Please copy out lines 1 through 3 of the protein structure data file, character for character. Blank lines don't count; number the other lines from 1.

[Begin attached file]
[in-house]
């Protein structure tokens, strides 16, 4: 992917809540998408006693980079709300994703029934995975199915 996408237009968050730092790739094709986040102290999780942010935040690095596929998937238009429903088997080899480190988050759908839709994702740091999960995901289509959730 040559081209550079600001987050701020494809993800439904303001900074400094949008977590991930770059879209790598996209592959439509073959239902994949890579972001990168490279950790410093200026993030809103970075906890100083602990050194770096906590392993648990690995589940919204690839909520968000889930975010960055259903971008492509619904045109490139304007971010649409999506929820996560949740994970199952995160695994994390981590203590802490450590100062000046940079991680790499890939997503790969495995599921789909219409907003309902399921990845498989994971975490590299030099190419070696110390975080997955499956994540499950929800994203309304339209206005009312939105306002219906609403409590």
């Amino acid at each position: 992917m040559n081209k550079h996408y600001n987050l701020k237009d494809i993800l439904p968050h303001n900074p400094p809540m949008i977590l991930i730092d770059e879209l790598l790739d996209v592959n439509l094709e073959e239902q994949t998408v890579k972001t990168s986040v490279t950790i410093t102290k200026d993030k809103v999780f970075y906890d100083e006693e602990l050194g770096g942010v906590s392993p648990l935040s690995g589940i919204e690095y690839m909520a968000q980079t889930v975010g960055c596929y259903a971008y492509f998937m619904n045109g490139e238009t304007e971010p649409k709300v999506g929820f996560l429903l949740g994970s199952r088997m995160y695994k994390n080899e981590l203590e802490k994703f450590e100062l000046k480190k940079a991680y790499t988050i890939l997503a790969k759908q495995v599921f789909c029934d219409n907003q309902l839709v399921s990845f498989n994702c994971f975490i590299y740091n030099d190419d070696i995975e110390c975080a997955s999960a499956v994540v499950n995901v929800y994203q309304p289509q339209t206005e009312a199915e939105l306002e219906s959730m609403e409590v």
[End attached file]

[in-house]
């Protein structure tokens, strides 16, 4: 992917809540998408006693980079709300994703029934995975199915 996408237009968050730092790739094709986040102290999780942010935040690095596929998937238009429903088997080899480190988050759908839709994702740091999960995901289509959730 040559081209550079600001987050701020494809993800439904303001900074400094949008977590991930770059879209790598996209592959439509073959239902994949890579972001990168490279950790410093200026993030809103970075906890100083602990050194770096906590392993648990690995589940919204690839909520968000889930975010960055259903971008492509619904045109490139304007971010649409999506929820996560949740994970199952995160695994994390981590203590802490450590100062000046940079991680790499890939997503790969495995599921789909219409907003309902399921990845498989994971975490590299030099190419070696110390975080997955499956994540499950929800994203309304339209206005009312939105306002219906609403409590």
């Amino acid at each position: 992917m040559n081209k550079h996408y600001n987050l701020k237009d494809i993800l439904p968050h303001n900074p400094p809540m949008i977590l991930i730092d770059e879209l790598l790739d996209v592959n439509l094709e073959e239902q994949t998408v890579k972001t990168s986040v490279t950790i410093t102290k200026d993030k809103v999780f970075y906890d100083e006693e602990l050194g770096g942010v906590s392993p648990l935040s690995g589940i919204e690095y690839m909520a968000q980079t889930v975010g960055c596929y259903a971008y492509f998937m619904n045109g490139e238009t304007e971010p649409k709300v999506g929820f996560l429903l949740g994970s199952r088997m995160y695994k994390n080899e981590l203590e802490k994703f450590e100062l000046k480190k940079a991680y790499t988050i890939l997503a790969k759908q495995v599921f789909c029934d219409n907003q309902l839709v399921s990845f498989n994702c994971f975490i590299y740091n030099d190419d070696i995975e110390c975080a997955s999960a499956v994540v499950n995901v929800y994203q309304p289509q339209t206005e009312a199915e939105l306002e219906s959730m609403e409590v």